Apparently, I am now subscribed to their daily newsletter that is chock full o' conservative goodness, regardless of whether I asked for it.
So let's play.
Here are two of the stories they recommended I post;
E-mail smear campaign against Nancy Pelosi is untrue: A widely circulated e-mail accusing Nancy Pelosi of granting minimum wage exemptions to a company that her husband owned stock in is incorrect on two fronts: (1) the company in question was not granted a wage exemption and (2) her husband has never owned stock in that company.
E-mail smear campaign against Barack Obama is untrue: A widely circulated e-mail claimed that Barack Obama filed a class-action suit that required banks to loan money to poor people who could not repay the loans, and thus he personally caused the current economic crisis. In fact, the suit in question only charged that one particular bank had discriminated in its lending practices (rejecting applications from black people but approving loans to white people with equal income and economic status). As an attorney, Obama worked on the case for about three hours but was not in charge of it.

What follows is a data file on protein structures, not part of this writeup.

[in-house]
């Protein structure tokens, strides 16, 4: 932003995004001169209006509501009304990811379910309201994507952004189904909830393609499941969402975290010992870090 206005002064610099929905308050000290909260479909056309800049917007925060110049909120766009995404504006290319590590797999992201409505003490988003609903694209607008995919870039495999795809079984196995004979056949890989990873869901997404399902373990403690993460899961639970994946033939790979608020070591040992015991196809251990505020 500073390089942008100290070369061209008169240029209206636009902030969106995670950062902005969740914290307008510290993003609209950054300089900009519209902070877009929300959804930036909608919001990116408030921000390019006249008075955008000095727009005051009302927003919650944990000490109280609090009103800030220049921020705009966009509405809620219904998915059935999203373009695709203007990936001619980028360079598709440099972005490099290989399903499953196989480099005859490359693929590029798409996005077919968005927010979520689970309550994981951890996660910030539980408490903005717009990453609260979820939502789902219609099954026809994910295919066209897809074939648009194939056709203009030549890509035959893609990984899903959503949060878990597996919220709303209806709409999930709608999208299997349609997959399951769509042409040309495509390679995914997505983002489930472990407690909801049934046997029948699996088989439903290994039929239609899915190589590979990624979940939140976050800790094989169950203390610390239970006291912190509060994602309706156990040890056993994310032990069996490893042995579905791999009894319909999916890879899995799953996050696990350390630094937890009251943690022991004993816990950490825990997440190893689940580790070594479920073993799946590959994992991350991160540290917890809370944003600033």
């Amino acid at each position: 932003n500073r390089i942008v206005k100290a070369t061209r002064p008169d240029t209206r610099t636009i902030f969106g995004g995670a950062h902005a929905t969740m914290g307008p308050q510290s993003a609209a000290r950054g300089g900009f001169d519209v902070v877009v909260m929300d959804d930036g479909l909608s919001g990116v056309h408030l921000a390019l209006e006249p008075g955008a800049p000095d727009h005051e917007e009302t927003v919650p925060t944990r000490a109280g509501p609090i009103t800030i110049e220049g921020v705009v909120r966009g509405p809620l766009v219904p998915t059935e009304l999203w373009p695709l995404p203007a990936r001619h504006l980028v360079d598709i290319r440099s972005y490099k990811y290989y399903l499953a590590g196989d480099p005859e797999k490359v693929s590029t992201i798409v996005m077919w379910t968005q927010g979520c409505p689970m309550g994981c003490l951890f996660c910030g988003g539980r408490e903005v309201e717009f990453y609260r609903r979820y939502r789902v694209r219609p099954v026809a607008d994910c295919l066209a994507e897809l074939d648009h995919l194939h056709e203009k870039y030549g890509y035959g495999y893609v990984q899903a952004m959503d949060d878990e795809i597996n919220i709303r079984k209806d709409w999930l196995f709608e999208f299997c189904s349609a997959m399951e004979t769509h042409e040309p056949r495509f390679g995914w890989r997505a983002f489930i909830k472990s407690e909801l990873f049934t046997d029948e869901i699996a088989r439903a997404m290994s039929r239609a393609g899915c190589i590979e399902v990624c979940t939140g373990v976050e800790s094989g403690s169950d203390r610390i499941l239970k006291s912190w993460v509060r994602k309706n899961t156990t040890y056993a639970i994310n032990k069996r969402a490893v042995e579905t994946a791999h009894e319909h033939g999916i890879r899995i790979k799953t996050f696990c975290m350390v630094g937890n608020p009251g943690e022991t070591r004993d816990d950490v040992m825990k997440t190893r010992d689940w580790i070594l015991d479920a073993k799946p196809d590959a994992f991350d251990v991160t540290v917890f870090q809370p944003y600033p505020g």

Okay, I'm lying. They do not recommend these stories at all. Really, their top stories today involve Barack Obama's "identity crisis" (he used to be called "Barry," but not anymore, so what's up with that?) and a video of Fred Thompson talking about the economy. Pretty innocuous and petty stuff, actually.
But as long as they feel free to sign me up for their "conservative hot topics" newsletter without my approval, and as long as they misrepresent me as being a "conservative blogger," then I'll feel free to misrepresent what they stand for. It only seems fair.
The difference is that I will tell you when I'm lying.
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